Daniel Schnetzke joined TÜV TRUST IT in 2019. After completing his business studies, personal motivation and a high affinity for IT topics brought him to the company, where he now works as a consultant with a focus on business continuity management. In this interview, he talks about his job, the importance of a BCMS in everyday business and the effects of the new EU directive NIS2.
Mr Schnetzke, you are responsible for Business Continuity Management at TÜV TRUST IT – what are your responsibilities?
The focus is on consulting within a project for companies across all market segments. The topic of BCM is currently increasingly in demand. Both from CRITIS companies, which have to fulfil the requirements of the BSIG, and from start-ups with few employees, which are concerned about securing their most important business processes and resources. The rough process of a BCM project is basically similar for all customers and is based on the BSI standard IT-Grundschutz 200-4. In the first step, we identify the goals and the scope as well as the relevant, time-critical processes. This is followed by the transfer to emergency planning, the creation of emergency plans and their exercise, meaning application under simulated damage conditions, in the further course and finally an annual update of the BCM process.
You mention the relevance of BCM. Why is this becoming more and more important?
The fact is that the time windows in which one can react to failures and get processes up and running again have become much smaller. Among other things, this is due to the fact that companies are more and more subject to an increase in efficiency, which means that idle and buffer times are melting away. In addition, there are the influences of cybercrime, especially damage caused by ransomware and targeted cyberattacks. According to the Allianz Risk Barometer 2023, business interruptions and targeted or untargeted cyber incidents are among the greatest fears of companies. Against this backdrop, business structures are dependent on emergency management that can be used to respond in a timely manner. BCM thus acts as a kind of protective helmet and benefits from an information security management system (ISMS). The latter ensures the availability of resources during normal operations and the BCM answers the question: How do we react efficiently when something happens and how do we maintain our essential processes?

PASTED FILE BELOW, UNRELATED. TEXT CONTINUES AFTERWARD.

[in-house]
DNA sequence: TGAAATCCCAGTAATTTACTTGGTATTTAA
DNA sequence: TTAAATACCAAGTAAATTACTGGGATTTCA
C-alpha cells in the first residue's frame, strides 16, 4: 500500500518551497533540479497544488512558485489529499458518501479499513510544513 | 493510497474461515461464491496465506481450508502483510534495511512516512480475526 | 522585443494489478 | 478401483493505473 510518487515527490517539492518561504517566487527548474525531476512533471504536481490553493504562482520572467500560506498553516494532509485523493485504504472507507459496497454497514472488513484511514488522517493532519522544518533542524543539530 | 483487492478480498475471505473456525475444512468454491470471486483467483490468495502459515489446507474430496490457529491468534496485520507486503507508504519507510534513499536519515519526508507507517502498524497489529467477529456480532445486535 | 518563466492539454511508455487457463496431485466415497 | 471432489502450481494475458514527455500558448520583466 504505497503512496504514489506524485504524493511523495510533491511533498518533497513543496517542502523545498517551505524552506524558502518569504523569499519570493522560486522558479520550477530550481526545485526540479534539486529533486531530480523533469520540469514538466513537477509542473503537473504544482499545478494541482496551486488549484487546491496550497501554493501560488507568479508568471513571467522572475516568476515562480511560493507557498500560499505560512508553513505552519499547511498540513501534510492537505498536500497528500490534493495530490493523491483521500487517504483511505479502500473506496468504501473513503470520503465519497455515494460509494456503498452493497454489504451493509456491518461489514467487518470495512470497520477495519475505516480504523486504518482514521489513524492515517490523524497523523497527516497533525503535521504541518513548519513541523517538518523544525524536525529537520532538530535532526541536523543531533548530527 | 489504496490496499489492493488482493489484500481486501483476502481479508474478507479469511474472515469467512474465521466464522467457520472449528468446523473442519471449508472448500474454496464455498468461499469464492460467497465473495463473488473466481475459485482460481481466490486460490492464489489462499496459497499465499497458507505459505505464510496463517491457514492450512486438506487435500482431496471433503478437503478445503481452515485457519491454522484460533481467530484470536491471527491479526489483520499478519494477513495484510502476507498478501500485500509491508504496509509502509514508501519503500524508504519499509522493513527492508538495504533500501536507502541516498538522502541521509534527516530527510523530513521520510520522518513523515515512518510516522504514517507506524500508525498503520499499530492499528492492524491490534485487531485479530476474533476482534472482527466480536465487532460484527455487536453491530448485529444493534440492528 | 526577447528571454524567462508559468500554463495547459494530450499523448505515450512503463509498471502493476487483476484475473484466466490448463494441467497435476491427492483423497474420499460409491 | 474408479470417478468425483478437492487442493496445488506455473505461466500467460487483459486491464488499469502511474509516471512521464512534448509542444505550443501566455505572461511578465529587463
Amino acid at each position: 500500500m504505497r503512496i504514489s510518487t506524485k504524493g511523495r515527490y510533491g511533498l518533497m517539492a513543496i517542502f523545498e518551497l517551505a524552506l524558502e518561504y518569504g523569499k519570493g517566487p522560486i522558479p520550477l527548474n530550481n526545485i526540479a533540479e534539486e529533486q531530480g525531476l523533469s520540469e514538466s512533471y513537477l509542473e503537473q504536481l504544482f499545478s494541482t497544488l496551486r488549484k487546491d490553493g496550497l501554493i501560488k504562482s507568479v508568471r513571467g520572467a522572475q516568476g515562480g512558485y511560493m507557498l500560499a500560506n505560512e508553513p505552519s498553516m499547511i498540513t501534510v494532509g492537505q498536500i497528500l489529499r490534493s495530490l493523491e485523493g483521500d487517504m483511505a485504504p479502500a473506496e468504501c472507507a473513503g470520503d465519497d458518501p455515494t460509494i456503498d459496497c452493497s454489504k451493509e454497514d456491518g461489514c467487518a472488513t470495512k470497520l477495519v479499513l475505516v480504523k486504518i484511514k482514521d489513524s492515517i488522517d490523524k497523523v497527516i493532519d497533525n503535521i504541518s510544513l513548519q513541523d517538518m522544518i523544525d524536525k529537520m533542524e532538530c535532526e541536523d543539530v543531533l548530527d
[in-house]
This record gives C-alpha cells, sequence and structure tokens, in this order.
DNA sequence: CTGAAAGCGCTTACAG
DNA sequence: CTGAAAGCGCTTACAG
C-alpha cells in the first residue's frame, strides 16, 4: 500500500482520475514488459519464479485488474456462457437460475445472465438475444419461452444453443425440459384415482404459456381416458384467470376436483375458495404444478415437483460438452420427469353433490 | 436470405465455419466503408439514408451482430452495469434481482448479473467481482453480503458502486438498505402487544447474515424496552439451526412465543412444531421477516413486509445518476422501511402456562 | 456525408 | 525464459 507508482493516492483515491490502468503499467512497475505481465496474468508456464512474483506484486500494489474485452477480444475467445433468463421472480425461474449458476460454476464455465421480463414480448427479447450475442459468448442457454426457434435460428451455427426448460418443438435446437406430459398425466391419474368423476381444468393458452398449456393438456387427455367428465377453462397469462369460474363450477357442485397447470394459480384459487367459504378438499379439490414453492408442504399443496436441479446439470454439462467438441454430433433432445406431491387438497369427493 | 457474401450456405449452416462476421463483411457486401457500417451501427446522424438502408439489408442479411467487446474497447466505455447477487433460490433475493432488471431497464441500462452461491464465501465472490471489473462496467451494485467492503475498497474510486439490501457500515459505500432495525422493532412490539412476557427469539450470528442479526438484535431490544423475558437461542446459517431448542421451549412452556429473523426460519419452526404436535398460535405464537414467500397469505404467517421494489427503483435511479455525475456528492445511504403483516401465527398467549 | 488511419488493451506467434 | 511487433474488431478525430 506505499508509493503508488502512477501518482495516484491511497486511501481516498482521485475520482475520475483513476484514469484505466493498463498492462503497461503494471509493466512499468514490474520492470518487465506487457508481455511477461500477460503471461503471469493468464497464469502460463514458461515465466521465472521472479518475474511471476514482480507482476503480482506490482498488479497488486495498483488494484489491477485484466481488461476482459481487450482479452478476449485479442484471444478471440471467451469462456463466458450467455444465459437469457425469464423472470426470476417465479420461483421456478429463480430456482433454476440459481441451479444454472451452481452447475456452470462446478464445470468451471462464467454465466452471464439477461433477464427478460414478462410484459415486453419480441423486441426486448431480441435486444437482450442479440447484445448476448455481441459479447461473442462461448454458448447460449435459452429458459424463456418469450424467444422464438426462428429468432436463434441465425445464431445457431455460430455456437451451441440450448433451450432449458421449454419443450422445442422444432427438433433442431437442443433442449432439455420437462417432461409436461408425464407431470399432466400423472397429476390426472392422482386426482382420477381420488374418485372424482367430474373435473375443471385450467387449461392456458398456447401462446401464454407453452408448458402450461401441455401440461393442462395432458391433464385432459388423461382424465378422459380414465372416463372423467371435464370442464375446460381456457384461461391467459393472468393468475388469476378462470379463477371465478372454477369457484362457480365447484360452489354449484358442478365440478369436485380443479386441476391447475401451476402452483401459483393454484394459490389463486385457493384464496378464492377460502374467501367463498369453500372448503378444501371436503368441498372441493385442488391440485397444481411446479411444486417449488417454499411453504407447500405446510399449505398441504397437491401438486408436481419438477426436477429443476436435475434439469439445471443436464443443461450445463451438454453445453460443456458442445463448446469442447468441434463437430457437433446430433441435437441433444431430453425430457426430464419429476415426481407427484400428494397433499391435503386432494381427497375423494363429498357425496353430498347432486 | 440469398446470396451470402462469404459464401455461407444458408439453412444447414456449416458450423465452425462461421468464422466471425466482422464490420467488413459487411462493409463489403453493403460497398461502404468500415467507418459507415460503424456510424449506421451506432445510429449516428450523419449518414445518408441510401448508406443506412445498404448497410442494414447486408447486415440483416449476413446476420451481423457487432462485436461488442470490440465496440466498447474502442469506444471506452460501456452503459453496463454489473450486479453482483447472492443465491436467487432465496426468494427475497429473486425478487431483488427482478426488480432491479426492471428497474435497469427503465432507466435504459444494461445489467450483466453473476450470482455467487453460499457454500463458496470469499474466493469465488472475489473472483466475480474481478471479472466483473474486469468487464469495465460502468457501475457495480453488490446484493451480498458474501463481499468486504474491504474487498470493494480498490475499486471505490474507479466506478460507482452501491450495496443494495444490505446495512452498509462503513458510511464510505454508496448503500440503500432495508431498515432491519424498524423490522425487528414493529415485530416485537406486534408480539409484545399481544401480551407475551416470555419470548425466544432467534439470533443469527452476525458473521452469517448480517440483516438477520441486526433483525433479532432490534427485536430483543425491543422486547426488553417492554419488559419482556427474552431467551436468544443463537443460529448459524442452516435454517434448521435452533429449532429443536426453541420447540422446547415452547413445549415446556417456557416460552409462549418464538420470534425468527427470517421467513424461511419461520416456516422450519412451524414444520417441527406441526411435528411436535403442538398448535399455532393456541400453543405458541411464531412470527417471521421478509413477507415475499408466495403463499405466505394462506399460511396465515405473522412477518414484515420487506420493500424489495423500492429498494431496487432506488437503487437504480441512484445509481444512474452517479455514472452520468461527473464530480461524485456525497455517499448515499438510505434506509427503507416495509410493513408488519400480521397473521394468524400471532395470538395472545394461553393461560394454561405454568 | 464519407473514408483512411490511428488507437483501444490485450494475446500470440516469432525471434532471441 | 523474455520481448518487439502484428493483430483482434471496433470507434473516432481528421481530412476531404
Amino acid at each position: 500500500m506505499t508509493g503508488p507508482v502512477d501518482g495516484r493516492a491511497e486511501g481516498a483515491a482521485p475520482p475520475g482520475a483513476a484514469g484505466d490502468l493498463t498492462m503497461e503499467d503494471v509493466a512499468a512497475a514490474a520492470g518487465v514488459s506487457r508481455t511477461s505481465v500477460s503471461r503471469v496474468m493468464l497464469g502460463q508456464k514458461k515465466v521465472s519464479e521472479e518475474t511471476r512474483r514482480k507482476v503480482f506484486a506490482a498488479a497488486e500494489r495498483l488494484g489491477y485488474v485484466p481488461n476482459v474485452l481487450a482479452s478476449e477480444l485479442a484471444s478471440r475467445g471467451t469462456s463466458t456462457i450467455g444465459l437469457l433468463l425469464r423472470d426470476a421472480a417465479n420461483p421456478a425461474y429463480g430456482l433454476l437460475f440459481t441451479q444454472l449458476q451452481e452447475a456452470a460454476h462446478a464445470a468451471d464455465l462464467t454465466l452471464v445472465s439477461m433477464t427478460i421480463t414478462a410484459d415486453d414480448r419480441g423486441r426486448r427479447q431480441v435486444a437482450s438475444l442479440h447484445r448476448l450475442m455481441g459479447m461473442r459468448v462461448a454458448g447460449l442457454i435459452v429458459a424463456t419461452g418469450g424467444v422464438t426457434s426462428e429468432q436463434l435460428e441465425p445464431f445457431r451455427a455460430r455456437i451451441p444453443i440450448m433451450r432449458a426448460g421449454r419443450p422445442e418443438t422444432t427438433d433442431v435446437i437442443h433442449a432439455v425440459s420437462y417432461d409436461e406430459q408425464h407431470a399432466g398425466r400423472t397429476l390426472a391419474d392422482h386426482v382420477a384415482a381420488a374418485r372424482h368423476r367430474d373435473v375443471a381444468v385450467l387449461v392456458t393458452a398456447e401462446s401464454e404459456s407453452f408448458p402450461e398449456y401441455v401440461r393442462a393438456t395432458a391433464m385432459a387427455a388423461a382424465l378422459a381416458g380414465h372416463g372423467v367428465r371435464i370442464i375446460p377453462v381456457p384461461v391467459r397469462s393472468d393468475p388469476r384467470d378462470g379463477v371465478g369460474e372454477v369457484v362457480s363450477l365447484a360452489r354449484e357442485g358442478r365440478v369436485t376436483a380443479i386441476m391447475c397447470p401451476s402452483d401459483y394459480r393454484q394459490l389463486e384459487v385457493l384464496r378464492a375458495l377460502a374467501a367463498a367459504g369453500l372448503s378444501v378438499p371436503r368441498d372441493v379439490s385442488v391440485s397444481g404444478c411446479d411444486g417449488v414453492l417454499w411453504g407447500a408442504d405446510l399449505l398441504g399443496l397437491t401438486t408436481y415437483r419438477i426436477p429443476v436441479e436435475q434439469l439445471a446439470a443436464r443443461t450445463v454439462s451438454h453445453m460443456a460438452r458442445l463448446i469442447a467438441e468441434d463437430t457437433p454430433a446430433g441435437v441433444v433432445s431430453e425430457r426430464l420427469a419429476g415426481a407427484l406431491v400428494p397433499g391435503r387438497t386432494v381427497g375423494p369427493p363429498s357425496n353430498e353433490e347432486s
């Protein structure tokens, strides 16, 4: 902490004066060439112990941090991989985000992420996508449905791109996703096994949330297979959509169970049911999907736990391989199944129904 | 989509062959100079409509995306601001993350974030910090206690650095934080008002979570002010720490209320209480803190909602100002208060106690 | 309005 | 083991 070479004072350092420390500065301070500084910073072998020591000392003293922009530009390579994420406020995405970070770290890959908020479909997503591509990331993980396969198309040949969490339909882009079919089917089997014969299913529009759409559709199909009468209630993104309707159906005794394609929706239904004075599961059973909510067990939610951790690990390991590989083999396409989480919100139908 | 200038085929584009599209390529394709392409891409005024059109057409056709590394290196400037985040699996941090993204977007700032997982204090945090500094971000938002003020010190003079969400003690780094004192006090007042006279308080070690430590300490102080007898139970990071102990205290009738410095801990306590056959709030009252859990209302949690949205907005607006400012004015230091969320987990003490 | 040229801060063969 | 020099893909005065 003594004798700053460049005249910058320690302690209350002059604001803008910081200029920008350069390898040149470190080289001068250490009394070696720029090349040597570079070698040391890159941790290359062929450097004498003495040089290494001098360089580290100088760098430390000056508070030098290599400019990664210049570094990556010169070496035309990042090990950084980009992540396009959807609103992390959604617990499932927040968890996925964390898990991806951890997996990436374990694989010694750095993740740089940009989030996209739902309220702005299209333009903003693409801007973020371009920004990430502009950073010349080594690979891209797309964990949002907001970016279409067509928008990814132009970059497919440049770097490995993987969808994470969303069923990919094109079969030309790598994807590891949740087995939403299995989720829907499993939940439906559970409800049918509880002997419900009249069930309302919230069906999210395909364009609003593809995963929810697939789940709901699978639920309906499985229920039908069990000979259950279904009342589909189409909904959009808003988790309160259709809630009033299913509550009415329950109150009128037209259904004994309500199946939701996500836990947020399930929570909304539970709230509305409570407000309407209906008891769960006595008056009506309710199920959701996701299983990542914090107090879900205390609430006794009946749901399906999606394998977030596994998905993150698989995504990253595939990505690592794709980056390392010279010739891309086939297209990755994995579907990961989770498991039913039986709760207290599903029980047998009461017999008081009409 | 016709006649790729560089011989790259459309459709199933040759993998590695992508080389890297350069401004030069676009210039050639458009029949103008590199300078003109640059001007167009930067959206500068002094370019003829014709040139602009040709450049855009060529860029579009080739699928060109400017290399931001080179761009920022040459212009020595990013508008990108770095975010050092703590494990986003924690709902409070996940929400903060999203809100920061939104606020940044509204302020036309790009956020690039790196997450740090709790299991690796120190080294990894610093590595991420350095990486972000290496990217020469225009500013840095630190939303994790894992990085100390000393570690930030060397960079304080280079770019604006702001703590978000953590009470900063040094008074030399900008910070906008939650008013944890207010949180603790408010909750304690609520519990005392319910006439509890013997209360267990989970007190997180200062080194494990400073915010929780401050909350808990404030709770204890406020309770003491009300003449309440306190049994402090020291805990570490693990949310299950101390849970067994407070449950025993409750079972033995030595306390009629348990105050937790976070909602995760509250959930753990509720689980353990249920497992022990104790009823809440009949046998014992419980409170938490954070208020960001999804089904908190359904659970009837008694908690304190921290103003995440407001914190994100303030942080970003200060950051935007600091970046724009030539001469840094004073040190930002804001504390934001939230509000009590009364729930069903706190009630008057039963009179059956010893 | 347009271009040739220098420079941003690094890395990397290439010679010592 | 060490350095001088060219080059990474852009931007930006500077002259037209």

At the beginning of the year, the new EU directive NIS2 came into force. What does this mean for companies?
First, the EU member states still have time to transpose the NIS2 directive into national law. In Germany, many of the contents of this directive are already reflected in the IT Security Act, which will probably be amended in the foreseeable future (IT Security Act 3.0). The implementation of NIS2, which is supposed to set the minimum security standards for critical infrastructure companies, is expected in the last quarter of 2024. With regard to a BCMS, there is still no explicit obligation to establish or certify one, but the new ISMS standards ISO 27001:2022 in conjunction with ISO 27002:2022 also provide for the application of BCM methodologies. This means that even without the specific obligation to establish a BCM, companies must still introduce emergency measures to a greater extent than before in order to achieve ISMS certification. EU regulation is thus only one of the drivers for BCM. Concerns about cybercrime play a role here, as does the question of dealing with business interruptions and, last but not least, of course, the intrinsic motivation of companies to arm themselves against growing threats and to be able to act even if a negative event occurs.